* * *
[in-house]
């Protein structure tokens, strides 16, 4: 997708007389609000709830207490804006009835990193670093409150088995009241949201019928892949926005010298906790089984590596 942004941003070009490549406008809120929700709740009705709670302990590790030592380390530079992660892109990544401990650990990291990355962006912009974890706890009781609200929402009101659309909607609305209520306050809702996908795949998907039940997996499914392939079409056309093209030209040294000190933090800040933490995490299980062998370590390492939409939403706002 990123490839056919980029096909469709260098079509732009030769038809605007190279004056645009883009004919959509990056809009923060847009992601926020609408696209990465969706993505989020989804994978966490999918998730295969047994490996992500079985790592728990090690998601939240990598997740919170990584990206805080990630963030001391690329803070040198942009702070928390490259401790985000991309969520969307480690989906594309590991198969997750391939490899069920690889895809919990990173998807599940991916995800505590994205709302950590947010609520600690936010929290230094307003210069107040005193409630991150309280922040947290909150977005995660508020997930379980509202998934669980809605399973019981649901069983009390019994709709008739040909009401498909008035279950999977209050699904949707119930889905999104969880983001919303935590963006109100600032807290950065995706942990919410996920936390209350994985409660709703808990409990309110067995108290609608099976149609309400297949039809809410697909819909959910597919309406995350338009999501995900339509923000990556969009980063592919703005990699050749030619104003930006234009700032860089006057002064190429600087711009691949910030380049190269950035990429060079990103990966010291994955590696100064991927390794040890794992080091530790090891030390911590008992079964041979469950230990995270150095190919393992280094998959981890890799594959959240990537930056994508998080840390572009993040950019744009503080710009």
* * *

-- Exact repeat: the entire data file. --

[in-house]
């Protein structure tokens, strides 16, 4: 997708007389609000709830207490804006009835990193670093409150088995009241949201019928892949926005010298906790089984590596 942004941003070009490549406008809120929700709740009705709670302990590790030592380390530079992660892109990544401990650990990291990355962006912009974890706890009781609200929402009101659309909607609305209520306050809702996908795949998907039940997996499914392939079409056309093209030209040294000190933090800040933490995490299980062998370590390492939409939403706002 990123490839056919980029096909469709260098079509732009030769038809605007190279004056645009883009004919959509990056809009923060847009992601926020609408696209990465969706993505989020989804994978966490999918998730295969047994490996992500079985790592728990090690998601939240990598997740919170990584990206805080990630963030001391690329803070040198942009702070928390490259401790985000991309969520969307480690989906594309590991198969997750391939490899069920690889895809919990990173998807599940991916995800505590994205709302950590947010609520600690936010929290230094307003210069107040005193409630991150309280922040947290909150977005995660508020997930379980509202998934669980809605399973019981649901069983009390019994709709008739040909009401498909008035279950999977209050699904949707119930889905999104969880983001919303935590963006109100600032807290950065995706942990919410996920936390209350994985409660709703808990409990309110067995108290609608099976149609309400297949039809809410697909819909959910597919309406995350338009999501995900339509923000990556969009980063592919703005990699050749030619104003930006234009700032860089006057002064190429600087711009691949910030380049190269950035990429060079990103990966010291994955590696100064991927390794040890794992080091530790090891030390911590008992079964041979469950230990995270150095190919393992280094998959981890890799594959959240990537930056994508998080840390572009993040950019744009503080710009």